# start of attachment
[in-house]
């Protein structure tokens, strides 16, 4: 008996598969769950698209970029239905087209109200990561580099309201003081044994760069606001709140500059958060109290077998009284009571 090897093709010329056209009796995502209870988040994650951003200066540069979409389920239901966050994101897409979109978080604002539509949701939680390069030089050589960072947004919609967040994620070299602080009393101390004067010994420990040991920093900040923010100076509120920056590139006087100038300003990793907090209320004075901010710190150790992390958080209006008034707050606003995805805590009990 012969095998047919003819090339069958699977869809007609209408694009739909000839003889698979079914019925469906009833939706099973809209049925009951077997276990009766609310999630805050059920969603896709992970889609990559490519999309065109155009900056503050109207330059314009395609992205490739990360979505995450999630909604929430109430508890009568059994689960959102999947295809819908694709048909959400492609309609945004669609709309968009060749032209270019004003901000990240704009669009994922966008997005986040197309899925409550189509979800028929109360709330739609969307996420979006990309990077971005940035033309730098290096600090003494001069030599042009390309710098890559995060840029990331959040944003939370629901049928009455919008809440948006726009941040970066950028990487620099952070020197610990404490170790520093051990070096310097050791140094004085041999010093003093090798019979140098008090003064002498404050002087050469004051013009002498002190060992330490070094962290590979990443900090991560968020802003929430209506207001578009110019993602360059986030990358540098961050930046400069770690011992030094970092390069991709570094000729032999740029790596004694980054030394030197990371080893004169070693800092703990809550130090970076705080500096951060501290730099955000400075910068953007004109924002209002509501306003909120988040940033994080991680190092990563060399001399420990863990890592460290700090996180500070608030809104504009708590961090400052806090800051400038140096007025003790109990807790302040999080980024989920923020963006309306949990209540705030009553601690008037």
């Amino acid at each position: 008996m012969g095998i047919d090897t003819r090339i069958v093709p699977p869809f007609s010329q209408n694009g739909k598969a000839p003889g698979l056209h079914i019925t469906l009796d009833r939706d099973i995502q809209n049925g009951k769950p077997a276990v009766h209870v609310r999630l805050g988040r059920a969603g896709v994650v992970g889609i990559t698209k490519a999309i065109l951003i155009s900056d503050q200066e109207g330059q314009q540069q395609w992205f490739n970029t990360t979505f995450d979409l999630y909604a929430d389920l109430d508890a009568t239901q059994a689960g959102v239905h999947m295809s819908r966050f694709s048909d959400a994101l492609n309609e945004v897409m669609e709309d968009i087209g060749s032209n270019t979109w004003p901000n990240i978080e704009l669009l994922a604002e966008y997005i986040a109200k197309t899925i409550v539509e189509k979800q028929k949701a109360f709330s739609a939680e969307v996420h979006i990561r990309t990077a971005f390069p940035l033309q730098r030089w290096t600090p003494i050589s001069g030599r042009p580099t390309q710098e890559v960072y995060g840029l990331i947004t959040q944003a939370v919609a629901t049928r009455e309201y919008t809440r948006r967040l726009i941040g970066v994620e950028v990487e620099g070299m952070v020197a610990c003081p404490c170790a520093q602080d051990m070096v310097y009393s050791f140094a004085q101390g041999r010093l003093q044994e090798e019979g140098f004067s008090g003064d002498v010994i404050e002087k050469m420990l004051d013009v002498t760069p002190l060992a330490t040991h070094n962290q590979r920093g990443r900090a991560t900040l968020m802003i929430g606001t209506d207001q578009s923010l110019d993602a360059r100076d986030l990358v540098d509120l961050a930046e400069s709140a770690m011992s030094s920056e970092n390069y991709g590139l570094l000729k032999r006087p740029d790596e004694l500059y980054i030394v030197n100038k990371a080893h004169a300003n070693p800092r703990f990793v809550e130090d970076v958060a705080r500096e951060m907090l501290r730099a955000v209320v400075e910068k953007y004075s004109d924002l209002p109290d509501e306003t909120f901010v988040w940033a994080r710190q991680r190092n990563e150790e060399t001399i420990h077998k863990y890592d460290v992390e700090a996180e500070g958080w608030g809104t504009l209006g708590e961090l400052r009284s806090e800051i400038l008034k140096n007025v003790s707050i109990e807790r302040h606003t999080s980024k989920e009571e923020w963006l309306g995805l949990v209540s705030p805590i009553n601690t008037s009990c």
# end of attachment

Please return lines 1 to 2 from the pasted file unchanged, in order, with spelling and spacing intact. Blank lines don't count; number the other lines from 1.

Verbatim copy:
[in-house]
């Protein structure tokens, strides 16, 4: 008996598969769950698209970029239905087209109200990561580099309201003081044994760069606001709140500059958060109290077998009284009571 090897093709010329056209009796995502209870988040994650951003200066540069979409389920239901966050994101897409979109978080604002539509949701939680390069030089050589960072947004919609967040994620070299602080009393101390004067010994420990040991920093900040923010100076509120920056590139006087100038300003990793907090209320004075901010710190150790992390958080209006008034707050606003995805805590009990 012969095998047919003819090339069958699977869809007609209408694009739909000839003889698979079914019925469906009833939706099973809209049925009951077997276990009766609310999630805050059920969603896709992970889609990559490519999309065109155009900056503050109207330059314009395609992205490739990360979505995450999630909604929430109430508890009568059994689960959102999947295809819908694709048909959400492609309609945004669609709309968009060749032209270019004003901000990240704009669009994922966008997005986040197309899925409550189509979800028929109360709330739609969307996420979006990309990077971005940035033309730098290096600090003494001069030599042009390309710098890559995060840029990331959040944003939370629901049928009455919008809440948006726009941040970066950028990487620099952070020197610990404490170790520093051990070096310097050791140094004085041999010093003093090798019979140098008090003064002498404050002087050469004051013009002498002190060992330490070094962290590979990443900090991560968020802003929430209506207001578009110019993602360059986030990358540098961050930046400069770690011992030094970092390069991709570094000729032999740029790596004694980054030394030197990371080893004169070693800092703990809550130090970076705080500096951060501290730099955000400075910068953007004109924002209002509501306003909120988040940033994080991680190092990563060399001399420990863990890592460290700090996180500070608030809104504009708590961090400052806090800051400038140096007025003790109990807790302040999080980024989920923020963006309306949990209540705030009553601690008037």